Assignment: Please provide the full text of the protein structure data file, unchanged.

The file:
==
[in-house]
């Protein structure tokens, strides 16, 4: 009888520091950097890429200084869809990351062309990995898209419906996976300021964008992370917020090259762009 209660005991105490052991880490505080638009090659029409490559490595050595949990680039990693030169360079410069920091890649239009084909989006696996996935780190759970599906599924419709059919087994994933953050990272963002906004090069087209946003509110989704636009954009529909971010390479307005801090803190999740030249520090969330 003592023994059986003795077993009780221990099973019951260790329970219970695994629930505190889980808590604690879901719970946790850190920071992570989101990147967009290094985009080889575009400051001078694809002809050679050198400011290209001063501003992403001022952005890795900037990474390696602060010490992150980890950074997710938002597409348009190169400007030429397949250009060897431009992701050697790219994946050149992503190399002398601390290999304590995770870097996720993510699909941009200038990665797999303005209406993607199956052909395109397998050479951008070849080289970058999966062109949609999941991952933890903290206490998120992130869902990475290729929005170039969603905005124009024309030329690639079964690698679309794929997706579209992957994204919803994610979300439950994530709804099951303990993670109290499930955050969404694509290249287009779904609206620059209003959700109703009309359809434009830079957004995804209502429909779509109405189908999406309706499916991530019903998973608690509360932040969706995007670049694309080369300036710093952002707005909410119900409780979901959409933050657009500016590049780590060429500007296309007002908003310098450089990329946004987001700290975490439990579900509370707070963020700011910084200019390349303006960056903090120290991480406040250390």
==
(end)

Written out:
[in-house]
């Protein structure tokens, strides 16, 4: 009888520091950097890429200084869809990351062309990995898209419906996976300021964008992370917020090259762009 209660005991105490052991880490505080638009090659029409490559490595050595949990680039990693030169360079410069920091890649239009084909989006696996996935780190759970599906599924419709059919087994994933953050990272963002906004090069087209946003509110989704636009954009529909971010390479307005801090803190999740030249520090969330 003592023994059986003795077993009780221990099973019951260790329970219970695994629930505190889980808590604690879901719970946790850190920071992570989101990147967009290094985009080889575009400051001078694809002809050679050198400011290209001063501003992403001022952005890795900037990474390696602060010490992150980890950074997710938002597409348009190169400007030429397949250009060897431009992701050697790219994946050149992503190399002398601390290999304590995770870097996720993510699909941009200038990665797999303005209406993607199956052909395109397998050479951008070849080289970058999966062109949609999941991952933890903290206490998120992130869902990475290729929005170039969603905005124009024309030329690639079964690698679309794929997706579209992957994204919803994610979300439950994530709804099951303990993670109290499930955050969404694509290249287009779904609206620059209003959700109703009309359809434009830079957004995804209502429909779509109405189908999406309706499916991530019903998973608690509360932040969706995007670049694309080369300036710093952002707005909410119900409780979901959409933050657009500016590049780590060429500007296309007002908003310098450089990329946004987001700290975490439990579900509370707070963020700011910084200019390349303006960056903090120290991480406040250390």